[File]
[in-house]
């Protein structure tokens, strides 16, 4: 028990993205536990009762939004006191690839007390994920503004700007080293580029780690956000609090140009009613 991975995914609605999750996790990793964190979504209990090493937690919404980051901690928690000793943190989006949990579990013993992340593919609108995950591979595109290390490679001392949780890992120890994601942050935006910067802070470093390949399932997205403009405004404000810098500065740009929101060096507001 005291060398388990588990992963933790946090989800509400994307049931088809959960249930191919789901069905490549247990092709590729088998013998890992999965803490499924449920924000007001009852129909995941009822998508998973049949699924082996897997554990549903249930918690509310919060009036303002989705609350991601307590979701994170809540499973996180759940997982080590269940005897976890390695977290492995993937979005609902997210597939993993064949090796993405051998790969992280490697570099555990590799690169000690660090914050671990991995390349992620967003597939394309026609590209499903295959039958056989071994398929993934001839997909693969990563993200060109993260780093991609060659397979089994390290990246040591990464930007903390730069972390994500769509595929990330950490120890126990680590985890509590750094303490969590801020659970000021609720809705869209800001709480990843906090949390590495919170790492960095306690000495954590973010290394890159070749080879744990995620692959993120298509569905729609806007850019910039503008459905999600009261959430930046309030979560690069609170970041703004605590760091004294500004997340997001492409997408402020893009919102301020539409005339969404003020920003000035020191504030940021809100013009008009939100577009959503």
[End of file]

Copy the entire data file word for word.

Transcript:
[in-house]
């Protein structure tokens, strides 16, 4: 028990993205536990009762939004006191690839007390994920503004700007080293580029780690956000609090140009009613 991975995914609605999750996790990793964190979504209990090493937690919404980051901690928690000793943190989006949990579990013993992340593919609108995950591979595109290390490679001392949780890992120890994601942050935006910067802070470093390949399932997205403009405004404000810098500065740009929101060096507001 005291060398388990588990992963933790946090989800509400994307049931088809959960249930191919789901069905490549247990092709590729088998013998890992999965803490499924449920924000007001009852129909995941009822998508998973049949699924082996897997554990549903249930918690509310919060009036303002989705609350991601307590979701994170809540499973996180759940997982080590269940005897976890390695977290492995993937979005609902997210597939993993064949090796993405051998790969992280490697570099555990590799690169000690660090914050671990991995390349992620967003597939394309026609590209499903295959039958056989071994398929993934001839997909693969990563993200060109993260780093991609060659397979089994390290990246040591990464930007903390730069972390994500769509595929990330950490120890126990680590985890509590750094303490969590801020659970000021609720809705869209800001709480990843906090949390590495919170790492960095306690000495954590973010290394890159070749080879744990995620692959993120298509569905729609806007850019910039503008459905999600009261959430930046309030979560690069609170970041703004605590760091004294500004997340997001492409997408402020893009919102301020539409005339969404003020920003000035020191504030940021809100013009008009939100577009959503």